First, they lied. I promise you, you don’t have 4 months of deliberations if there’s unanimity in the committee (all the committees I was on were “unanimous” too, regardless of committee votes…”unanimous” means whatever admin wants it to mean). It took 4 months of browbeating for the committee to at least allow a suspension.
Then admin lied some more, saying the committee also recommended:
Marquette told McAdams that [he] must admit to his “guilt” within two weeks or he will not get his job back after the suspension.
Hmm, once again, Orwell’s 1984 comes to mind, a public apology for wrongthink? Not a likely recommendation from the committee:
“…the punishment imposed on McAdams was the recommendation of a faculty panel, the lawyer for McAdams said that the faculty panel never recommended a required apology. (A spokesman for Marquette declined to answer questions on whether the apology was in fact imposed by President Michael Lovell and was not based on a faculty panel’s report.)…”
Admin is lying, again. The gentle reader needs to understand these aren’t kids arguing over a foul on the playground basketball court…it’s all done in writing. If the committee’s recommendation for an apology really was given, it was given in writing, and the spokesman could just produce that recommendation and be done with it.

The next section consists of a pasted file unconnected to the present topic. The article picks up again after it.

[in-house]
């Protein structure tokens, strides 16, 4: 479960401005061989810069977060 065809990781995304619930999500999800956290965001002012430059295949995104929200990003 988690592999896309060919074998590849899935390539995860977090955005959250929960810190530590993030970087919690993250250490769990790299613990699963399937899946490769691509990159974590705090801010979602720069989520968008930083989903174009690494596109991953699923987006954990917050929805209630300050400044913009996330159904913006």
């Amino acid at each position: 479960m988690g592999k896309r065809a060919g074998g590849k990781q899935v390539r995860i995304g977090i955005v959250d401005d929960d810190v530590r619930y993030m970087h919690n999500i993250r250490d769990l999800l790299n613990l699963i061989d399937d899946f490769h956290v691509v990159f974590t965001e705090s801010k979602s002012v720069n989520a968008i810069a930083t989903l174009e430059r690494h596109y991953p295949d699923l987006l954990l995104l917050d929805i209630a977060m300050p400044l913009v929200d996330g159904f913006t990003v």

Much like with Germany needing to wait 7 years to get its gold back from the Fed, a thinking person can easily deduce someone is lying, and who.
I keep coming back to the question: what’s tenure worth if a “bad” blog post can lead to a couple years’ suspension without pay?
The comments section, of course, sides with the faculty over the kangaroo court ruling (the commenters don’t have admin browbeating them). One comment does seem to sum things up:
Shocked I am. Shocked beyond description. I knew nothing of this story before I accessed this link. Yet somehow I knew with metaphysical certainty that the Professor with the reticle on his forehead would turn out to be a political Conservative. How could I have known this? I must be psychic.
I’ve written before of the everyday harassment and bias conservative faculty face, and how they’re a tiny minority on campus. It’s just one more open secret on campus today. Another comment gives the reality:
A “conservative” professor being judged fairly by a panel of his peers……….not possible.
Again, trying to get 7 conservative faculty to judge this guy would be tough even at a school with a thousand faculty…and still what admin wanted to do was so outrageous that even the liberal faculty thought it was overboard.
A conservative faculty at a Catholic school posts something that could be interpreted as against gay marriage, and the admin there want his head on a platter. This kind of lunacy is quite typical today, for those few faculty that dare to say anything at all. And there’s confusion over why so many of our campuses are asylums?
Next time, we’ll hear from the tenured professor what he thinks about all this, and the likelihood that he’ll give an apology.